How to Use a Screw Extractor

Hunker may earn compensation through affiliate links in this story.
A screw extractor has reverse threads made of hardened steel.

Screw heads, especially the ones with a single slot for a flat screwdriver, are not as tough as they appear. It's easy to strip a head when driving a screw and even to do it easier when trying to remove one that has rusted in place. There are techniques to avoid this, but once it happens, you've got a problem. How do you turn a screw with no slot for the screwdriver to grip?


Video of the Day

Enter the screw extractor. This tool is for emergencies. It can save you from having to chip out the wood around a stuck screw so you can grip it with pliers, and it may be your last resort for separating metal pieces fastened by that single screw you can't budge any other way. There should be one in every toolbox.

What Is a Screw Extractor?

Screw extractors often come in kits that include several different sizes.

At first glance, a screw extractor looks like a conventional drill bit, but look closer and you'll see that the spiral flutes are closer together, and—most important—they run in the reverse direction to those on a boring bit. The screw extractor is also beefier, and it has a square head suitable for gripping with a socket wrench. It comes in several sizes to handle a variety of different-sized screws, and it's forged from chrome-vanadium steel or some other equally hard material.

The tip of the screw extractor is pointed and its overall shape is conical. When you tap the extractor into a pre-drilled hole in the screw head, the flutes bite into the metal and grip it. Since the flutes spiral counterclockwise, turning the extractor in that direction causes them to bite even deeper while at the same time turning the screw in the direction it needs to back out of the workpiece.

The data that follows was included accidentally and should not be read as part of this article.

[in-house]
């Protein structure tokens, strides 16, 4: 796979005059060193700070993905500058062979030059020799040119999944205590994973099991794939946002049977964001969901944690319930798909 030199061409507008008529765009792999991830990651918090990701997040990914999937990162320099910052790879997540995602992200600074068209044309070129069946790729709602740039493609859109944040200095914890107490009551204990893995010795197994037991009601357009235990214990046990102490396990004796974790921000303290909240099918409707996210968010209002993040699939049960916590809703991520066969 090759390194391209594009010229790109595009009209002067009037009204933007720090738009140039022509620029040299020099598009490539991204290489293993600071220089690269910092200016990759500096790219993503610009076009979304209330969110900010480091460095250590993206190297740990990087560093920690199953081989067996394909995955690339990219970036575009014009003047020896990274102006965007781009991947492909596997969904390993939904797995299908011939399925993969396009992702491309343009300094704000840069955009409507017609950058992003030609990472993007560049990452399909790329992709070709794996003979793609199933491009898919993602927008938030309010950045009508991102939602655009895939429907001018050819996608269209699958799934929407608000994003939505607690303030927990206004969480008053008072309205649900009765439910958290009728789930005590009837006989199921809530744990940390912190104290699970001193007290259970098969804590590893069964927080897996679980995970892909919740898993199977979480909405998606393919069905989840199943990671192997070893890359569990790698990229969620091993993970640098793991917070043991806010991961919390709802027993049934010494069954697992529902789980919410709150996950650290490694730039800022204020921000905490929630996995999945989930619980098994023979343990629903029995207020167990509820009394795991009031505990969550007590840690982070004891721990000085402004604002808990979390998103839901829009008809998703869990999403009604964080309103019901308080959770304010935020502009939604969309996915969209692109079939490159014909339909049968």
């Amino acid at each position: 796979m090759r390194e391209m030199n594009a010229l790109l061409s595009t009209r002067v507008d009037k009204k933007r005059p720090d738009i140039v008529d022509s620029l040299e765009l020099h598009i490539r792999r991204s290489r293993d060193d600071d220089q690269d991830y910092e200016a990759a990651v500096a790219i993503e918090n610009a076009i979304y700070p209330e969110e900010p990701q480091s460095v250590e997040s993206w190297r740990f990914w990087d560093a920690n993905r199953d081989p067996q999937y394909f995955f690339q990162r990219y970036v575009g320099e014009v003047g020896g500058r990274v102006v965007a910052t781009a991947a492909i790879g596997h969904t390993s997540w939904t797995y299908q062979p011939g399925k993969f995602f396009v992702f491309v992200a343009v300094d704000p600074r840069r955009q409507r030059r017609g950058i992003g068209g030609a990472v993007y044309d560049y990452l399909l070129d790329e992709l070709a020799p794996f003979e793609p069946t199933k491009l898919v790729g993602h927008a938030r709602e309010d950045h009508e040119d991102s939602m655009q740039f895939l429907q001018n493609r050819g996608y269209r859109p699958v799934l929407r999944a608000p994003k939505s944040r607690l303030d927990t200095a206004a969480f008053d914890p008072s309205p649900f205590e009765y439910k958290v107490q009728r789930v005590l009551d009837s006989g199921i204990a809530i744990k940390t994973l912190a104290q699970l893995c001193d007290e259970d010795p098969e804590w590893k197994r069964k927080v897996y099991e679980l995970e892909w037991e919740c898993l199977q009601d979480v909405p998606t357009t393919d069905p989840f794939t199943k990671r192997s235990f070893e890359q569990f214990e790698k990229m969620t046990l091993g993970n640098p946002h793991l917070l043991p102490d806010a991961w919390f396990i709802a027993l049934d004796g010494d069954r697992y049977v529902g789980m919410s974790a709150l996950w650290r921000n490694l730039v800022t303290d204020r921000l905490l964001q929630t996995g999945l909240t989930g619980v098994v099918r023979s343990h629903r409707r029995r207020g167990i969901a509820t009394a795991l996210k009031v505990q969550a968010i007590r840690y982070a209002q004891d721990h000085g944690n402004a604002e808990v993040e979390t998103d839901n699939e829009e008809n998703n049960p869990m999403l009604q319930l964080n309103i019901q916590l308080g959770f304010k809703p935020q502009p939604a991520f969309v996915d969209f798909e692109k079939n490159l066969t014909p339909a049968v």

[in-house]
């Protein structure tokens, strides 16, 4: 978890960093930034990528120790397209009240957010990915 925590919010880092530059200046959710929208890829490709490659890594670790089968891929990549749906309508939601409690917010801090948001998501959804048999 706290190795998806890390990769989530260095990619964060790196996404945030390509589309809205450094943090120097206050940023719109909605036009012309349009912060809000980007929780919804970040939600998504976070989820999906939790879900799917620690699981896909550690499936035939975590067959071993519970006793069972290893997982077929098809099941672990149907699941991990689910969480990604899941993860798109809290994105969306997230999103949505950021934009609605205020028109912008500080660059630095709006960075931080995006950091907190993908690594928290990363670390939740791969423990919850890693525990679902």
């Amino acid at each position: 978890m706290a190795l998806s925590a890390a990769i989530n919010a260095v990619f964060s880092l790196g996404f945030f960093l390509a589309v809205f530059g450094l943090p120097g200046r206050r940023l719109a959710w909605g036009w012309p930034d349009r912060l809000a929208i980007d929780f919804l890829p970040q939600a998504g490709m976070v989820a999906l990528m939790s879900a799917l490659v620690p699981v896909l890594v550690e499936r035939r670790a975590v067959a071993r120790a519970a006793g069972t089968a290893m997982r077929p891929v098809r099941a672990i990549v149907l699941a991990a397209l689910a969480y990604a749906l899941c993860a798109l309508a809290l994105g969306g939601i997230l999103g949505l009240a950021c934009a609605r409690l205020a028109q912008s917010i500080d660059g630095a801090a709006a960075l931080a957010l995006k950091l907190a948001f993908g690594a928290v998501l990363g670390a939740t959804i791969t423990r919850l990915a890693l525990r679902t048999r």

How to Use a Screw Extractor

You generally need to pre-drill a hole for the screw extractor.

The basic procedure for removing a screw is to pound the screw extractor into the head of the screw until the flutes bite, then using a wrench or drill to turn the extractor counterclockwise. You usually need to drill a 1/8-inch-deep hole into the screw to give the extractor something to grip, but not always. You can sometimes extract a stripped Phillips or Robertson screw by just tapping the point of the extractor into the stripped screwdriver slot.


Screw extractor kits often come with a bar handle to give you leverage to turn the extractor. However, inserting the extractor into a drill and running the drill in reverse is almost always easier and more efficient, because you can put downward force on the drill while it's turning. This helps the extractor bit deeper into the metal and prevents it from slipping. However, it's better to use the bar when extracting larger screws from metal.

If the screw is rusted, the head may break off when you're trying to extract it. That usually doesn't present a problem, although you may have to widen the screw hole with a larger bit so you can drill a new pilot hole in the screw shank and force the extractor it. When a screw is rusted in place, it's a good idea to douse it liberally with lubricating fluid and wait 10 or 20 minutes before extracting it.

While you don't always need a screw extractor to remove a stripped screw, you'll be glad you have on in your toolbox when nothing else seems to work.



Chris Deziel is a contractor, builder and general fix-it pro who has been active in the construction trades for 40 years. He has degrees in science and humanities and years of teaching experience. An avid craftsman and musician, Deziel began writing on home improvement topics in 2010. He worked as an expert consultant with eHow Now and Pro Referral -- a Home Depot site. A DIYer by nature, Deziel regularly shares tips and tricks for a better home and garden at Hunker and Family Handyman.